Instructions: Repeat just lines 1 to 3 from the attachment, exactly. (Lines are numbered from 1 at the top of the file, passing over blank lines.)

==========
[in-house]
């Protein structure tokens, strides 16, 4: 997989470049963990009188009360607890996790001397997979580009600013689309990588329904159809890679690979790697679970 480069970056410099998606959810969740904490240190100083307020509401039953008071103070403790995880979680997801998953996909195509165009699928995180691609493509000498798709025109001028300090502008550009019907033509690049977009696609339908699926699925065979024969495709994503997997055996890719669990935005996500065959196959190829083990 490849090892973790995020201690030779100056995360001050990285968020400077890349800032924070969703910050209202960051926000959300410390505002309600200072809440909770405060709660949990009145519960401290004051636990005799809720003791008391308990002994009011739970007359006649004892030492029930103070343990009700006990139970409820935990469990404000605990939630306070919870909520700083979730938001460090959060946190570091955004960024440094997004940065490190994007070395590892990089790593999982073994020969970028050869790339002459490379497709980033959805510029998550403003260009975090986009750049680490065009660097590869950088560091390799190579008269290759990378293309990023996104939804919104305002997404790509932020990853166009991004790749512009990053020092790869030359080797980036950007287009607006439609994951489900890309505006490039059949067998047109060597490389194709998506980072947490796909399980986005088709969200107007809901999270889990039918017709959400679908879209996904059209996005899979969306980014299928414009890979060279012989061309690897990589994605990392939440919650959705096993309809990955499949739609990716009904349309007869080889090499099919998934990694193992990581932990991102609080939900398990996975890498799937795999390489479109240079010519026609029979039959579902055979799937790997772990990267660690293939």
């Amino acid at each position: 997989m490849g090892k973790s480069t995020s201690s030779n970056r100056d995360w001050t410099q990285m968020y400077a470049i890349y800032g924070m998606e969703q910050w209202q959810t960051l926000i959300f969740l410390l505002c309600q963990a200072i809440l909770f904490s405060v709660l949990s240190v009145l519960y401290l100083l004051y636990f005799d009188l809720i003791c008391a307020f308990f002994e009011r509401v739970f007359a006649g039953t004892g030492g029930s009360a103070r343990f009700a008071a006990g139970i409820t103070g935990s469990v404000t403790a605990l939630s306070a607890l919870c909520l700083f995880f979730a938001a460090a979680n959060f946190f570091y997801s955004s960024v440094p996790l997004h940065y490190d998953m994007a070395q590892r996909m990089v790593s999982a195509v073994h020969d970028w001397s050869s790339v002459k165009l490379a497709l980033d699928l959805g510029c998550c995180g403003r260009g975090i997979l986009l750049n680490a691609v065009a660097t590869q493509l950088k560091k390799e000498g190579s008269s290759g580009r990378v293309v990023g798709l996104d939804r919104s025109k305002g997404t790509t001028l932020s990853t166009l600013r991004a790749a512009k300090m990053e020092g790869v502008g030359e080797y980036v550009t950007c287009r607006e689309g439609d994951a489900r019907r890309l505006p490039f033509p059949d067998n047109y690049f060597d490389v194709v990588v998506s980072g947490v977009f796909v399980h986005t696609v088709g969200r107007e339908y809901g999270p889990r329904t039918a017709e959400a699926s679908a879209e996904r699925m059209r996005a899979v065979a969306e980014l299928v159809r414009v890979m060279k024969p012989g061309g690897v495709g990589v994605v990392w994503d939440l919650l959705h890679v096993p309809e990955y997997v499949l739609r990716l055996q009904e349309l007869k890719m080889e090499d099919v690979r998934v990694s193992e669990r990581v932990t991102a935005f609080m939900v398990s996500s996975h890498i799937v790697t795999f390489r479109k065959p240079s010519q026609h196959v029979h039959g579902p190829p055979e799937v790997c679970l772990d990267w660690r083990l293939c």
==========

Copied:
[in-house]
């Protein structure tokens, strides 16, 4: 997989470049963990009188009360607890996790001397997979580009600013689309990588329904159809890679690979790697679970 480069970056410099998606959810969740904490240190100083307020509401039953008071103070403790995880979680997801998953996909195509165009699928995180691609493509000498798709025109001028300090502008550009019907033509690049977009696609339908699926699925065979024969495709994503997997055996890719669990935005996500065959196959190829083990 490849090892973790995020201690030779100056995360001050990285968020400077890349800032924070969703910050209202960051926000959300410390505002309600200072809440909770405060709660949990009145519960401290004051636990005799809720003791008391308990002994009011739970007359006649004892030492029930103070343990009700006990139970409820935990469990404000605990939630306070919870909520700083979730938001460090959060946190570091955004960024440094997004940065490190994007070395590892990089790593999982073994020969970028050869790339002459490379497709980033959805510029998550403003260009975090986009750049680490065009660097590869950088560091390799190579008269290759990378293309990023996104939804919104305002997404790509932020990853166009991004790749512009990053020092790869030359080797980036950007287009607006439609994951489900890309505006490039059949067998047109060597490389194709998506980072947490796909399980986005088709969200107007809901999270889990039918017709959400679908879209996904059209996005899979969306980014299928414009890979060279012989061309690897990589994605990392939440919650959705096993309809990955499949739609990716009904349309007869080889090499099919998934990694193992990581932990991102609080939900398990996975890498799937795999390489479109240079010519026609029979039959579902055979799937790997772990990267660690293939």
């Amino acid at each position: 997989m490849g090892k973790s480069t995020s201690s030779n970056r100056d995360w001050t410099q990285m968020y400077a470049i890349y800032g924070m998606e969703q910050w209202q959810t960051l926000i959300f969740l410390l505002c309600q963990a200072i809440l909770f904490s405060v709660l949990s240190v009145l519960y401290l100083l004051y636990f005799d009188l809720i003791c008391a307020f308990f002994e009011r509401v739970f007359a006649g039953t004892g030492g029930s009360a103070r343990f009700a008071a006990g139970i409820t103070g935990s469990v404000t403790a605990l939630s306070a607890l919870c909520l700083f995880f979730a938001a460090a979680n959060f946190f570091y997801s955004s960024v440094p996790l997004h940065y490190d998953m994007a070395q590892r996909m990089v790593s999982a195509v073994h020969d970028w001397s050869s790339v002459k165009l490379a497709l980033d699928l959805g510029c998550c995180g403003r260009g975090i997979l986009l750049n680490a691609v065009a660097t590869q493509l950088k560091k390799e000498g190579s008269s290759g580009r990378v293309v990023g798709l996104d939804r919104s025109k305002g997404t790509t001028l932020s990853t166009l600013r991004a790749a512009k300090m990053e020092g790869v502008g030359e080797y980036v550009t950007c287009r607006e689309g439609d994951a489900r019907r890309l505006p490039f033509p059949d067998n047109y690049f060597d490389v194709v990588v998506s980072g947490v977009f796909v399980h986005t696609v088709g969200r107007e339908y809901g999270p889990r329904t039918a017709e959400a699926s679908a879209e996904r699925m059209r996005a899979v065979a969306e980014l299928v159809r414009v890979m060279k024969p012989g061309g690897v495709g990589v994605v990392w994503d939440l919650l959705h890679v096993p309809e990955y997997v499949l739609r990716l055996q009904e349309l007869k890719m080889e090499d099919v690979r998934v990694s193992e669990r990581v932990t991102a935005f609080m939900v398990s996500s996975h890498i799937v790697t795999f390489r479109k065959p240079s010519q026609h196959v029979h039959g579902p190829p055979e799937v790997c679970l772990d990267w660690r083990l293939c």